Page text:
Costa Ricans have their eyes on the ocean and Congress:
There are a few bills proposed in Congress that were thrown more than a soccer ball in the national stadium. One is the tuna reform law which has been shaken up over the past two years, and the other is the shrimp trawling law which has been resurrected several times since 2013 and is coming back for another vote.
Many agree on two things. Shrimp is one of the most delicious products to come from the sea, and shrimp trawling is one of the most destructive types of fishing there is. Almost 90% of the marine life caught in the nets is other than shrimp, mostly juveniles of other bottom species. In addition to bycatch, the “sleds” that hold the nets to the bottom destroy the habitat where juvenile fish spend the first part of their life.
The highest rates of bycatch (bycatch) of non-target species are associated with tropical shrimp trawling. In 1997, the Food and Agriculture Organization of the United Nations (FAO) documented estimated levels of bycatch and discards from shrimp fisheries around the world. They found discard rates (bycatch-to-catch ratios) as high as 20: 1 with a world average of 5.7: 1.
The shrimp trawl fisheries capture two percent of the total world catch of all fish by weight, but produce more than a third of the total world bycatch.
Tropical shrimp trawlers often make extended trips without coming to port. A typical tow can last for four hours, after which the net is drawn. Just before it is pulled on board, the net is washed zigzagging at full speed. The contents are then dumped on the deck and sorted. An average of 5.7: 1 means that for every kilogram of shrimp, there is 5.7 kg of bycatch. In tropical coastal waters, bycatch usually consists of small fish.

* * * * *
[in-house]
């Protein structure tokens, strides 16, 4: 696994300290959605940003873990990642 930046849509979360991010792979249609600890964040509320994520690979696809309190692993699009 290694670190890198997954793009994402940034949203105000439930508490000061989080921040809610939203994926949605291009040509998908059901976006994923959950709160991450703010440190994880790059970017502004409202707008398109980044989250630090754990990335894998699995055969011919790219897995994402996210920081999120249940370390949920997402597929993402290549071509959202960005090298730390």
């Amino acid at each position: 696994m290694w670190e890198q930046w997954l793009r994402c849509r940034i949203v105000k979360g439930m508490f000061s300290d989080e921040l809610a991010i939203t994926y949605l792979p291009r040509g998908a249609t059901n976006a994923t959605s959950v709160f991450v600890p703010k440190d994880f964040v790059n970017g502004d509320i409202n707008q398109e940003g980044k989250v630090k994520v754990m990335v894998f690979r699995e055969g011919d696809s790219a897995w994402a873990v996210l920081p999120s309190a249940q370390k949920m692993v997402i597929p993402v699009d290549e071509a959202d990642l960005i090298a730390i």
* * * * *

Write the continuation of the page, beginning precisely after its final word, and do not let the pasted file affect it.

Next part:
The last of the shrimp trawl licenses expired in 2019 and artisanal and sport fishermen are reporting a recovery of snapper, grouper and congrio on reefs close to shore. The shrimp issue has become a political punch bag, and President Carlos Alvarado has vetoed the law if it is passed by Congress to re-authorize shrimp.
Marviva recently sponsored a full page advertisement in the National newspaper, the Nacion in which over 100 different organizations have signed up to protest the idea of bringing back shrimp trawling.
The tuna reform bill is another that has been tossed around for almost two years now. It all started in 2013 when the Federacion Costarricense de Pesca (FECOP) sponsored a study that showed Costa Rica only got $ 37 for each tonne of tuna caught by foreign purse seiners as well as free fishing licenses. Boats were allowed to fish within 12 miles of the coast and domestic fishermen complained that they were hampering their ability to earn a decent living.
Next, President Laura Chinchilla sponsored a decree for purse seine nets over 45 miles and protecting a total of 200,000 square kilometers from purse seine nets. It was eventually adopted under President Luis Guillermo Solis in 2014, who moved the boats but did nothing with the system of giving them free licenses.
The coastal zone has since become a classic example of how ocean management can begin to work. Within 45 miles, tuna are common and other species that perished in the tuna purse seine net as bycatch are also recovering.
The Tuna Reform Bill would turn the decree into law making it permanent. All sectors of the fishery agree that tuna vessels should be moved 100 miles to give domestic fishermen more room to work without competing for fish in a relatively small area. The majority of longliners, sport fishermen and artisanal fishermen, that is to say nearly 2000 boats, are forced to clash over a 40-mile zone and this causes major conflicts between the different groups.
The only group opposed to this decision is the tuna industry when in fact such a decision would have very little impact on them but would be a giant step towards a more responsible use of Costa Rica’s marine resources.
Many Costa Ricans were unaware that about 87% of the nets set by tuna seiners were on dolphin super pods. They capture the dolphin to catch the tuna swimming below. They claim to be released unharmed but the dolphins panicked, some die and the harassment is repeated over and over to these playful creatures.